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Boolean Logic

dirty-equals types can be combined based on either & (and, all checks must be True for the combined check to be True) or | (or, any check can be True for the combined check to be True).

Types can also be inverted using the ~ operator, this is equivalent to using != instead of ==.


Boolean Combination of Types
from dirty_equals import HasLen, Contains

assert ['a', 'b', 'c'] == HasLen(3) & Contains('a') #(1)!
assert ['a', 'b', 'c'] == HasLen(3) | Contains('z') #(2)!

assert ['a', 'b', 'c'] != Contains('z')
assert ['a', 'b', 'c'] == ~Contains('z')

  1. The object on the left has to both have length 3 and contain "a"
  2. The object on the left has to either have length 3 or contain "z"

Initialised vs. Class comparison


This does not work with PyPy.

dirty-equals allows comparison with types regardless of whether they've been initialised.

This saves users adding () in lots of places.


Initialised vs. Uninitialised
from dirty_equals import IsInt

# these two cases are the same
assert 1 == IsInt
assert 1 == IsInt()


Types that require at least on argument when being initialised (like IsApprox) cannot be used like this, comparisons will just return False.

__repr__ and pytest compatibility

dirty-equals types have reasonable __repr__ methods, which describe types and generally are a close match of how they would be created:

from dirty_equals import IsInt, IsApprox

assert repr(IsInt) == 'IsInt'
assert repr(IsInt()) == 'IsInt()'
assert repr(IsApprox(42)) == 'IsApprox(approx=42)'

However the repr method of types changes when an equals (==) operation on them returns a True, in this case the __repr__ method will return repr(other).

repr() after comparison
from dirty_equals import IsInt

v = IsInt()
assert 42 == v
assert repr(v) == '42'

This black magic is designed to make the output of pytest when asserts on large objects fail as simple as possible to read.

Consider the following unit test:

pytest error example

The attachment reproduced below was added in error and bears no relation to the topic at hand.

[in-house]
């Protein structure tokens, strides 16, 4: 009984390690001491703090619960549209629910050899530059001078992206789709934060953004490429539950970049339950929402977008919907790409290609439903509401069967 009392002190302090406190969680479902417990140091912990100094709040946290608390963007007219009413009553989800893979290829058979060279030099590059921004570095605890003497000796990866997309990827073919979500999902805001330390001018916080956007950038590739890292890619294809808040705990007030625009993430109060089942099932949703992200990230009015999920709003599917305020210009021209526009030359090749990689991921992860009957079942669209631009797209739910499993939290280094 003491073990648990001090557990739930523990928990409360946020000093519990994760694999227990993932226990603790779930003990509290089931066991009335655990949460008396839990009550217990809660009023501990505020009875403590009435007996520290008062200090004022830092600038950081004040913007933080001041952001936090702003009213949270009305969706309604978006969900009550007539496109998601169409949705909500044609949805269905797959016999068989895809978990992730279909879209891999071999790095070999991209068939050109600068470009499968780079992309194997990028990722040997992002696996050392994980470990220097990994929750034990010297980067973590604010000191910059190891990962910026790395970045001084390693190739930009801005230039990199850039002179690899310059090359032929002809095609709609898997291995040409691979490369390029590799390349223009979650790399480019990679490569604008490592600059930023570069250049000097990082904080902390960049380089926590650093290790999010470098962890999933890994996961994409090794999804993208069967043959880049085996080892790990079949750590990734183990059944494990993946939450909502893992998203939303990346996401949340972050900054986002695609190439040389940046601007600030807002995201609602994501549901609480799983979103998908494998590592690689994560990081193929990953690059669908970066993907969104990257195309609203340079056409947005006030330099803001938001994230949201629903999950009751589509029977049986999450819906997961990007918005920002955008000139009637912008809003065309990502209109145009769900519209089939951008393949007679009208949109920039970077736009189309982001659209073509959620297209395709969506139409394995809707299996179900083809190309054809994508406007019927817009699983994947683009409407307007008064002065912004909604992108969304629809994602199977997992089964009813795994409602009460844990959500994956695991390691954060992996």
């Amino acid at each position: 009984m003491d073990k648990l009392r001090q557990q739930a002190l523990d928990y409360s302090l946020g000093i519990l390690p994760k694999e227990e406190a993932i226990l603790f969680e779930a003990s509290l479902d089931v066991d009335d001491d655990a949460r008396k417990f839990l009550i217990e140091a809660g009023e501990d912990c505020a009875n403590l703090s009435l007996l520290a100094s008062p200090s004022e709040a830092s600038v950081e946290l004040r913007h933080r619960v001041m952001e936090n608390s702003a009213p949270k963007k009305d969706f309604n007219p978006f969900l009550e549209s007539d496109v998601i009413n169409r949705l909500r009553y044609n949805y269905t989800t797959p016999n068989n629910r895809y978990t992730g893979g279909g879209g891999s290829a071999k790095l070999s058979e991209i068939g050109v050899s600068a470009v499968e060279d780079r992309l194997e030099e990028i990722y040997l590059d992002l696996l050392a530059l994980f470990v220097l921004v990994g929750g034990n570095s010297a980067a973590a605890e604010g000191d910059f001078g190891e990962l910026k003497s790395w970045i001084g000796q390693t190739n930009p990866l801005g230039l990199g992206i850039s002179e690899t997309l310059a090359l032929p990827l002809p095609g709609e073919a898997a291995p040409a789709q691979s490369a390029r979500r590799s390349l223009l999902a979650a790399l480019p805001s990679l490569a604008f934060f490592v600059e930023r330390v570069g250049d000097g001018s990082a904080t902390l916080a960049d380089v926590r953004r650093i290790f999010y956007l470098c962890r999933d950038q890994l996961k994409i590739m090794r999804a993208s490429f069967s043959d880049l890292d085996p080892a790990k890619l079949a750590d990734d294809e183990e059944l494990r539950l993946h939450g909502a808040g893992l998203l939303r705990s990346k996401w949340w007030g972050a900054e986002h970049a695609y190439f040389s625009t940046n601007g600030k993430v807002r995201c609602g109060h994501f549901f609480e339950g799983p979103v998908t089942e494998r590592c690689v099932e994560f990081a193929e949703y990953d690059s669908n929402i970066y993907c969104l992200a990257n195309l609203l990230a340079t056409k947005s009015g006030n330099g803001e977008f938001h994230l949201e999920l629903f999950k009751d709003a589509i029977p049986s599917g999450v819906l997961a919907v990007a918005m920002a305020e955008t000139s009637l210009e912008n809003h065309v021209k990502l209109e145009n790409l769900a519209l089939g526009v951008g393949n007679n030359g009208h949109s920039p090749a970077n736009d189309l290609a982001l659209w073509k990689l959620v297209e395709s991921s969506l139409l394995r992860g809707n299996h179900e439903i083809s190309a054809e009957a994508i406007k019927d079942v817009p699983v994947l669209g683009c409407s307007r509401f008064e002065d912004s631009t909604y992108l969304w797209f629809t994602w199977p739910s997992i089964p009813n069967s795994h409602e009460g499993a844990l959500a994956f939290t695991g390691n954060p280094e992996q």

from datetime import datetime
from dirty_equals import IsPositiveInt, IsNow

def test_partial_dict():
    api_response_data = {
        'id': 1, #(1)!
        'first_name': 'John',
        'last_name': 'Doe',
        'phone': '+44 123456789',

    assert api_response_data == {
        'id': IsPositiveInt(),
        'first_name': 'John',
        'last_name': 'Doe',
        'created_at': IsNow(iso_string=True),
        # phone number is missing, so the test will fail
  1. For simplicity we've hardcoded id here, but in a test it could be any positive int, hence why we need IsPositiveInt()

Here's an except from the output of pytest -vv show the error details:

pytest output
E         Common items:
E         {'created_at': '2022-02-25T15:41:38.493512',
E          'first_name': 'John',
E          'id': 1,
E          'last_name': 'Doe'}
E         Left contains 1 more item:
E         {'phone': '+44 123456789'}
E         Full diff:
E           {
E            'created_at': '2022-02-25T15:41:38.493512',
E            'first_name': 'John',
E            'id': 1,
E            'last_name': 'Doe',
E         +  'phone': '+44 123456789',
E           }

It's easy to see that the phone key is missing, id and created_at are represented by the exact values they were compared to, so don't show as different in the "Full diff" section.


This black magic only works when using initialised types, if IsPositiveInt was used instead IsPositiveInt() in the above example, the output would not be as clean.